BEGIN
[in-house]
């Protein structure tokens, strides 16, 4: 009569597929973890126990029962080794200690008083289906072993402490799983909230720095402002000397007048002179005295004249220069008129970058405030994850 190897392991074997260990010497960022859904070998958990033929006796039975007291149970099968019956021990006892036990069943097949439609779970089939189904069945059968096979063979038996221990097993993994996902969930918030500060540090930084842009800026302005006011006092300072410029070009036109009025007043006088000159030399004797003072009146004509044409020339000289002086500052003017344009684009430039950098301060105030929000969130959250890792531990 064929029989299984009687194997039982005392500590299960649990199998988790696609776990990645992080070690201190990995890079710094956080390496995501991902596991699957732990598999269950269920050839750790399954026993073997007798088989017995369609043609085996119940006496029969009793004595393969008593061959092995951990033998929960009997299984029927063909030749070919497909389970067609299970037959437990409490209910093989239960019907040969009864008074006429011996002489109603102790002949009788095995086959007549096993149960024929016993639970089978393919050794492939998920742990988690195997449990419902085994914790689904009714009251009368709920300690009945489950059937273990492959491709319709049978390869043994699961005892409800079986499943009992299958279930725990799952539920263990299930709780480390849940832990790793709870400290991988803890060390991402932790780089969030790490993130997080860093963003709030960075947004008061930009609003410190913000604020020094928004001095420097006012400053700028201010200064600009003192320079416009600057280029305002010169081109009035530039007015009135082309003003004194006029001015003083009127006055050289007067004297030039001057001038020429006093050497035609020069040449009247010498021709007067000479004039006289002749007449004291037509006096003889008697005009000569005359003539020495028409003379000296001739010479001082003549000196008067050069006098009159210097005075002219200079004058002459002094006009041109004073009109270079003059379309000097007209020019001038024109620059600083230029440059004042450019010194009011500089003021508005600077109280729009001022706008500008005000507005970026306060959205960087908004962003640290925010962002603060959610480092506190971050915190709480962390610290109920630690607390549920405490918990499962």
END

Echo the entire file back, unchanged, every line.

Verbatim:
[in-house]
């Protein structure tokens, strides 16, 4: 009569597929973890126990029962080794200690008083289906072993402490799983909230720095402002000397007048002179005295004249220069008129970058405030994850 190897392991074997260990010497960022859904070998958990033929006796039975007291149970099968019956021990006892036990069943097949439609779970089939189904069945059968096979063979038996221990097993993994996902969930918030500060540090930084842009800026302005006011006092300072410029070009036109009025007043006088000159030399004797003072009146004509044409020339000289002086500052003017344009684009430039950098301060105030929000969130959250890792531990 064929029989299984009687194997039982005392500590299960649990199998988790696609776990990645992080070690201190990995890079710094956080390496995501991902596991699957732990598999269950269920050839750790399954026993073997007798088989017995369609043609085996119940006496029969009793004595393969008593061959092995951990033998929960009997299984029927063909030749070919497909389970067609299970037959437990409490209910093989239960019907040969009864008074006429011996002489109603102790002949009788095995086959007549096993149960024929016993639970089978393919050794492939998920742990988690195997449990419902085994914790689904009714009251009368709920300690009945489950059937273990492959491709319709049978390869043994699961005892409800079986499943009992299958279930725990799952539920263990299930709780480390849940832990790793709870400290991988803890060390991402932790780089969030790490993130997080860093963003709030960075947004008061930009609003410190913000604020020094928004001095420097006012400053700028201010200064600009003192320079416009600057280029305002010169081109009035530039007015009135082309003003004194006029001015003083009127006055050289007067004297030039001057001038020429006093050497035609020069040449009247010498021709007067000479004039006289002749007449004291037509006096003889008697005009000569005359003539020495028409003379000296001739010479001082003549000196008067050069006098009159210097005075002219200079004058002459002094006009041109004073009109270079003059379309000097007209020019001038024109620059600083230029440059004042450019010194009011500089003021508005600077109280729009001022706008500008005000507005970026306060959205960087908004962003640290925010962002603060959610480092506190971050915190709480962390610290109920630690607390549920405490918990499962």